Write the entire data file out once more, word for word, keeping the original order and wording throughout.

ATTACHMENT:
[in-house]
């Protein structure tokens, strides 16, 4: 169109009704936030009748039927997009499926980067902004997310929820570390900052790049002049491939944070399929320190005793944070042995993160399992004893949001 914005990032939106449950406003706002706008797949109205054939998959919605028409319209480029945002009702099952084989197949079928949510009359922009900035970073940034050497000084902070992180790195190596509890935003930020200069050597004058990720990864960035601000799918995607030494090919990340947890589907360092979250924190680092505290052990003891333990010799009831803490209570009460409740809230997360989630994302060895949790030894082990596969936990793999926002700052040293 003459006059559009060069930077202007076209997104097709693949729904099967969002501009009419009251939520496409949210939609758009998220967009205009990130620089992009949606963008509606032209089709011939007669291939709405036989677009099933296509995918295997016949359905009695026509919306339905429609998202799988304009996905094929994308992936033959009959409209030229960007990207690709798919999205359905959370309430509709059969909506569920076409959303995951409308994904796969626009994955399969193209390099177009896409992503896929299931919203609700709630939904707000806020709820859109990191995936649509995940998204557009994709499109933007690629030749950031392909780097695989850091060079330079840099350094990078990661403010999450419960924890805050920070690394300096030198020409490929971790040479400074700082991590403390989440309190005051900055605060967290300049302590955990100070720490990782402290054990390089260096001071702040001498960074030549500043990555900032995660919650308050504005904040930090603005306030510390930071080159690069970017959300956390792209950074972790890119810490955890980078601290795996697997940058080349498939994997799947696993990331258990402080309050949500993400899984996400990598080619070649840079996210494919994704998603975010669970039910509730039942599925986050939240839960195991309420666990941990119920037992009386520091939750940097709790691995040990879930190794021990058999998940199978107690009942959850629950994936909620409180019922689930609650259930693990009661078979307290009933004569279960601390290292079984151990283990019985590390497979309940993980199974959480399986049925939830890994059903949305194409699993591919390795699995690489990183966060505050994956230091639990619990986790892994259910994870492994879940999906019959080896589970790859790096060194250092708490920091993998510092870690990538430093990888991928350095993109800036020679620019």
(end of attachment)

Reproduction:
[in-house]
């Protein structure tokens, strides 16, 4: 169109009704936030009748039927997009499926980067902004997310929820570390900052790049002049491939944070399929320190005793944070042995993160399992004893949001 914005990032939106449950406003706002706008797949109205054939998959919605028409319209480029945002009702099952084989197949079928949510009359922009900035970073940034050497000084902070992180790195190596509890935003930020200069050597004058990720990864960035601000799918995607030494090919990340947890589907360092979250924190680092505290052990003891333990010799009831803490209570009460409740809230997360989630994302060895949790030894082990596969936990793999926002700052040293 003459006059559009060069930077202007076209997104097709693949729904099967969002501009009419009251939520496409949210939609758009998220967009205009990130620089992009949606963008509606032209089709011939007669291939709405036989677009099933296509995918295997016949359905009695026509919306339905429609998202799988304009996905094929994308992936033959009959409209030229960007990207690709798919999205359905959370309430509709059969909506569920076409959303995951409308994904796969626009994955399969193209390099177009896409992503896929299931919203609700709630939904707000806020709820859109990191995936649509995940998204557009994709499109933007690629030749950031392909780097695989850091060079330079840099350094990078990661403010999450419960924890805050920070690394300096030198020409490929971790040479400074700082991590403390989440309190005051900055605060967290300049302590955990100070720490990782402290054990390089260096001071702040001498960074030549500043990555900032995660919650308050504005904040930090603005306030510390930071080159690069970017959300956390792209950074972790890119810490955890980078601290795996697997940058080349498939994997799947696993990331258990402080309050949500993400899984996400990598080619070649840079996210494919994704998603975010669970039910509730039942599925986050939240839960195991309420666990941990119920037992009386520091939750940097709790691995040990879930190794021990058999998940199978107690009942959850629950994936909620409180019922689930609650259930693990009661078979307290009933004569279960601390290292079984151990283990019985590390497979309940993980199974959480399986049925939830890994059903949305194409699993591919390795699995690489990183966060505050994956230091639990619990986790892994259910994870492994879940999906019959080896589970790859790096060194250092708490920091993998510092870690990538430093990888991928350095993109800036020679620019």